Alternate versions of Superman have gone rogue after getting involved in global politics, but the one true Man of Steel won’t suffer the same fate.
There have been more than a few evil knockoffs of Superman who started out on their dark paths by involving themselves in politics, but recent issues of Action Comics seem to be solving the tricky situation that comes along with the Man of Steel taking part in foreign policy. When Superman is portrayed as getting involved in global political affairs, it’s typically gets treated as a worst-case scenario where a Man of Steel’s more authoritarian impulses can take over.
Both the Superman of the Injustice universe and the Squadron Supreme’s Hyperion fall into this trap as corrupted, dictatorial analogues of the Last Son of Krypton. Meanwhile, The Boys character Homelander went so far as to launch a superhuman coup, and the Utopian of Jupiter’s Legacy fame was actually ousted by his allies because he refused to take over the governments of the world. But the real Clark Kent isn’t that type of hero, and Action Comics #1033 by Philip Kennedy Johnson and Daniel Sampere highlights just how the Man of Tomorrow balances geopolitical demands with doing what’s right.
In Action Comics #1033, the U.S. and Atlantis stand ready for DC’s newest world war as the undersea kingdom blockades vital U.S. trade routes in response to Amanda Waller’s unauthorized Task Force X strike against an Atlantean outpost in search of the Genesis Fragment. With two of the most powerful nations in the world locked in a standoff, both sides threaten to annihilate the other if they set so much as a fin out of line. But just as the Atlanteans and Americans are about to escalate, Superman, Supergirl, and Jonathan Kent descend from the sky as a show of strength to prevent further aggression from either side. While the conflict isn’t fully defused, Superman makes it clear that any loss of life on either side will be unacceptable, and anyone who continues to fuel the conflict will answer to them, regardless of where they’re from.
Alone, and with his family at his back, Superman is a force to be reckoned with, and there’s no doubt he could bend the governments of the world to his will, but here he simply acts with compassion. Seeing him descend from the sky with his son, the other Superman, and his cousin, Supergirl, is treated as more glorious and uplifting than it would if he were being portrayed as the tyrant that alternate Supermen, like the Crime Syndicate’s Ultraman, or even the DCEU’s Anti-Life-possessed Man of Steel, so often become. The tone of his confrontation with the U.S. and Atlantean forces could’ve turned into quite the conflict, but his mere presence seems to be cooling things down, at least temporarily.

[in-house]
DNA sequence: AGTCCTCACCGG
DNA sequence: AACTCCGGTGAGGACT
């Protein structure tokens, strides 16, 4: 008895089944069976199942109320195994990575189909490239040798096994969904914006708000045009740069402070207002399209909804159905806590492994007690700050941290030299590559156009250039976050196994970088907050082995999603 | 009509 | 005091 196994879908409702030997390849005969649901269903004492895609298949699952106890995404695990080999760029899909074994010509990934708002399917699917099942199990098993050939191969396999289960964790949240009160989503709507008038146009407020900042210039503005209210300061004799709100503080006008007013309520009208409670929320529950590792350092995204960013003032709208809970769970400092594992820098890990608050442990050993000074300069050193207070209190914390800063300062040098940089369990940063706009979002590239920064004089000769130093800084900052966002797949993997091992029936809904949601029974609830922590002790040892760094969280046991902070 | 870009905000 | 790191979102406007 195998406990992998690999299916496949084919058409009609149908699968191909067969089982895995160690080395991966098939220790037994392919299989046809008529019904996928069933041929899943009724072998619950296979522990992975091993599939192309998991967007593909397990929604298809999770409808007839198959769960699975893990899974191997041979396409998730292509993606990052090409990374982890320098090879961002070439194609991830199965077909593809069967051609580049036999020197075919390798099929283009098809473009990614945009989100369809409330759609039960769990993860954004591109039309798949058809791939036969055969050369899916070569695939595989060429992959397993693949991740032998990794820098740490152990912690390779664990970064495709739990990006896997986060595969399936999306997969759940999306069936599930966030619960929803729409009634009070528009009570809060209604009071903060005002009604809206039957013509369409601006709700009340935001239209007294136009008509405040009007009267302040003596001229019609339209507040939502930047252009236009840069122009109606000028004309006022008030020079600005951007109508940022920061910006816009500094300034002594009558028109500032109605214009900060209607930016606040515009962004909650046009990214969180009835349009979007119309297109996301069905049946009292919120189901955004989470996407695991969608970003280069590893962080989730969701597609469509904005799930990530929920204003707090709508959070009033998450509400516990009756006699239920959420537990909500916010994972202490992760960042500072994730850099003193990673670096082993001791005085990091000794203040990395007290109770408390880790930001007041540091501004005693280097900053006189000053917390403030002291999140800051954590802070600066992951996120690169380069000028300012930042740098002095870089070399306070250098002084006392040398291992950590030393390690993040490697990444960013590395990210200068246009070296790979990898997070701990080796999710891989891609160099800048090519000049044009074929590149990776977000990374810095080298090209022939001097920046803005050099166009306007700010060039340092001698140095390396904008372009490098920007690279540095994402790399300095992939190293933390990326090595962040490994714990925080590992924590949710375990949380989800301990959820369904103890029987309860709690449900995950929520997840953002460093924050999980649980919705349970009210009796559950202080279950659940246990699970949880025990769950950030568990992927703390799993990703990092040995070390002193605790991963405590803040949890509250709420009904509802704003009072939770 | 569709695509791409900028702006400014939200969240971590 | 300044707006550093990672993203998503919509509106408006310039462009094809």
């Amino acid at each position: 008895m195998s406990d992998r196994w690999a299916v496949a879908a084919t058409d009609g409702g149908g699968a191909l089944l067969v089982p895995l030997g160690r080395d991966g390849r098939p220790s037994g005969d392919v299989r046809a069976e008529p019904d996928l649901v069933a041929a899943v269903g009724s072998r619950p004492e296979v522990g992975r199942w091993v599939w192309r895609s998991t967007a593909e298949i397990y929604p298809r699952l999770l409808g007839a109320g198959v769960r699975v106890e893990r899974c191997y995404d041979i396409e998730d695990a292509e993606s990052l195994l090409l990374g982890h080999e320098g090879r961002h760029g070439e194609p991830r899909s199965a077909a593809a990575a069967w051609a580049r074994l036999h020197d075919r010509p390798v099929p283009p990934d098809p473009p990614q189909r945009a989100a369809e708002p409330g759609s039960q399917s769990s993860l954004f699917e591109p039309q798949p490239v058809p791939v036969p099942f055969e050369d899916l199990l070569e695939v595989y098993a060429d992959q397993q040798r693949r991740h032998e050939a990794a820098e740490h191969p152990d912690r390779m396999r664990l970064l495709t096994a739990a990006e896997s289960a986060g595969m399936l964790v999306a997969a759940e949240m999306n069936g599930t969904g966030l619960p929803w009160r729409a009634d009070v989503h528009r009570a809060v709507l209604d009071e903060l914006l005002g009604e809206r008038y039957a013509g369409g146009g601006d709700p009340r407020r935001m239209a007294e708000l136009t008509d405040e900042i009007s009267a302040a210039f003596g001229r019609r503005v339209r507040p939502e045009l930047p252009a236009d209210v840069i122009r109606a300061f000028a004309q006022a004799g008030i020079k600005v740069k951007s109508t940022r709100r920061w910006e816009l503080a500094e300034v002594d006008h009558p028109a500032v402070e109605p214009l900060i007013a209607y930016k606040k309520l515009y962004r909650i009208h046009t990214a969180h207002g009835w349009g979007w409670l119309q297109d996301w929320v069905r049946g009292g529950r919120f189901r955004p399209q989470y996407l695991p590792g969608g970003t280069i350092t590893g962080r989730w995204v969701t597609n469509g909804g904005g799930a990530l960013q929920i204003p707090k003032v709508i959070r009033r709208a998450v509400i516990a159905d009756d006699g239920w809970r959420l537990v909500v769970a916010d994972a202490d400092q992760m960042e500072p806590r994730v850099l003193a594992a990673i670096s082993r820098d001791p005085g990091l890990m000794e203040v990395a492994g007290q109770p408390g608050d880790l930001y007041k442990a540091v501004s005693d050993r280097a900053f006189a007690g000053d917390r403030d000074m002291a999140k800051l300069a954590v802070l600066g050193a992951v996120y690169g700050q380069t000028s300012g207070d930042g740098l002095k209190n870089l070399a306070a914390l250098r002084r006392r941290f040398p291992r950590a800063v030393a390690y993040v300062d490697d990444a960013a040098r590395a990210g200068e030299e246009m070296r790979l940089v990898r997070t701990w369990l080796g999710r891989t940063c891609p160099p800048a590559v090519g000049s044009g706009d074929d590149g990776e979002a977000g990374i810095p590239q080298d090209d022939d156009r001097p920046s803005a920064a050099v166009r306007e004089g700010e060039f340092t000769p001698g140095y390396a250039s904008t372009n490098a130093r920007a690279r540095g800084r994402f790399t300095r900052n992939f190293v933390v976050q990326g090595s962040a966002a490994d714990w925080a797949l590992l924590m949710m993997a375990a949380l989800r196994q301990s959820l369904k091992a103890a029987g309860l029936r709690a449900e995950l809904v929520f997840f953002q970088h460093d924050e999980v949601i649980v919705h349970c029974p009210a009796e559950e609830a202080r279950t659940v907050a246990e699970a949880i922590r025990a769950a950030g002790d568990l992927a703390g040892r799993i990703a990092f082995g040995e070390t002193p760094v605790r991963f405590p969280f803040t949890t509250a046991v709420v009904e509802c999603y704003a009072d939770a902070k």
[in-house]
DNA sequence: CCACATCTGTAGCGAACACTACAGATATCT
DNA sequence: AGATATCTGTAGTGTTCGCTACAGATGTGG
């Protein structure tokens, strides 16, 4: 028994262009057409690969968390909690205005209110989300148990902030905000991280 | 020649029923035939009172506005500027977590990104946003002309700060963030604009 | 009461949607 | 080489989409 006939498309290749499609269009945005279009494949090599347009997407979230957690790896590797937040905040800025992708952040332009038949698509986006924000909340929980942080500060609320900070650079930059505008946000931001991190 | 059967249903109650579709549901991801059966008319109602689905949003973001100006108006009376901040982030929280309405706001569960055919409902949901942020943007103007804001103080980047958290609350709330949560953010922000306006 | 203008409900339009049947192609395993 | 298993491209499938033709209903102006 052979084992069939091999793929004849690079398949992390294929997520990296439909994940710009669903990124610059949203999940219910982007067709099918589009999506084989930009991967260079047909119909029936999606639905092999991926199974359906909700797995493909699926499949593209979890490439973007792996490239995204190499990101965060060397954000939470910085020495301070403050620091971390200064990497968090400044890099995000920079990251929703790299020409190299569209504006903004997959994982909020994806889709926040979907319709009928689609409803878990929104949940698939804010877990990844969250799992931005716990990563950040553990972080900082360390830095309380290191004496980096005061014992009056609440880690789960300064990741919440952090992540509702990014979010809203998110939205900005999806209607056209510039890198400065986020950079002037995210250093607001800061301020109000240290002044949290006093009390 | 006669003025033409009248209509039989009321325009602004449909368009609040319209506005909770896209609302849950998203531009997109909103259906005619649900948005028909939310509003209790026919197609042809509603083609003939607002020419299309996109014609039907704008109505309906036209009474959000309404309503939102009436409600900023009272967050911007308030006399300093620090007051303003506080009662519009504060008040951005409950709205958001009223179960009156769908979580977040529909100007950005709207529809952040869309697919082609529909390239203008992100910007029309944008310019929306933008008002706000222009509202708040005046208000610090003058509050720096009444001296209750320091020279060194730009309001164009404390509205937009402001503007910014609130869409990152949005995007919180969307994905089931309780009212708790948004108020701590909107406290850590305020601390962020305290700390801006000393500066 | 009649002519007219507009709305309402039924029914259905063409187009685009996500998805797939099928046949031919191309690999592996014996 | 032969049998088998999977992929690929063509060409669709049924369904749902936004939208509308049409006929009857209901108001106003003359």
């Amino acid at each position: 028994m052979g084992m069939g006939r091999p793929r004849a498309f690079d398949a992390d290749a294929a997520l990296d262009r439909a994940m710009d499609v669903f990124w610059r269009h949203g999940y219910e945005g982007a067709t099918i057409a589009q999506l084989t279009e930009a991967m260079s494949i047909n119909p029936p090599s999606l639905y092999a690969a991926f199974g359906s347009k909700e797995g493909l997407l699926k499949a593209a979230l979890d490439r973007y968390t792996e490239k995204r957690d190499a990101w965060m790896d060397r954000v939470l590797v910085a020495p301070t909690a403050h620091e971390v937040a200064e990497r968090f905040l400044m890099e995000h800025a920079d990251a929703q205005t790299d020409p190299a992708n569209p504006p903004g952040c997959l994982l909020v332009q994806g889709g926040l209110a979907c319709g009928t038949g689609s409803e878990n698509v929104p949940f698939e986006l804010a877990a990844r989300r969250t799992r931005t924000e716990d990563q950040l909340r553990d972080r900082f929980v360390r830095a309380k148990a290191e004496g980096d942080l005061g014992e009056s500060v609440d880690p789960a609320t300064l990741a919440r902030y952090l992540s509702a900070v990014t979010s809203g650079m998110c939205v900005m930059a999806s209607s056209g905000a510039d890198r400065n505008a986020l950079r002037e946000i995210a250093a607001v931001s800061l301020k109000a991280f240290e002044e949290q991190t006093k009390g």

It’s not just Superman – superheroes getting involved in politics never ends well – and comics like Marvel’s The Ultimates 2 or even DC’s Kingdom Come proves this theory. Whenever metahumans start dictating the actions of mere mortals, an inevitable line is crossed and they turn from hero to tyrant. But seeing the real Superman in a setting like this is a breath of fresh air. He treats all parties in this situation as equals, and in that classic Clark Kent fashion, he also treats them calmly and diplomatically while refusing to let anyone on any side come to harm.
Between Action Comics and series like Grant Morrison and Mikel Janin’s Superman and the Authority or Superman: Son of Kal-El by Tom Taylor and John Timms, DC is finally tackling the notion that the Man of Steel can make a fundamental difference in the world by turning into a brutal dictator. An Evil Superman may be an intriguing take once in a while, but the real Man of Steel is a hero who understands the weight and responsibility of his power. And with Clark Kent’s new quest for peace, Superman is going to be feeling the weight for a long time to come.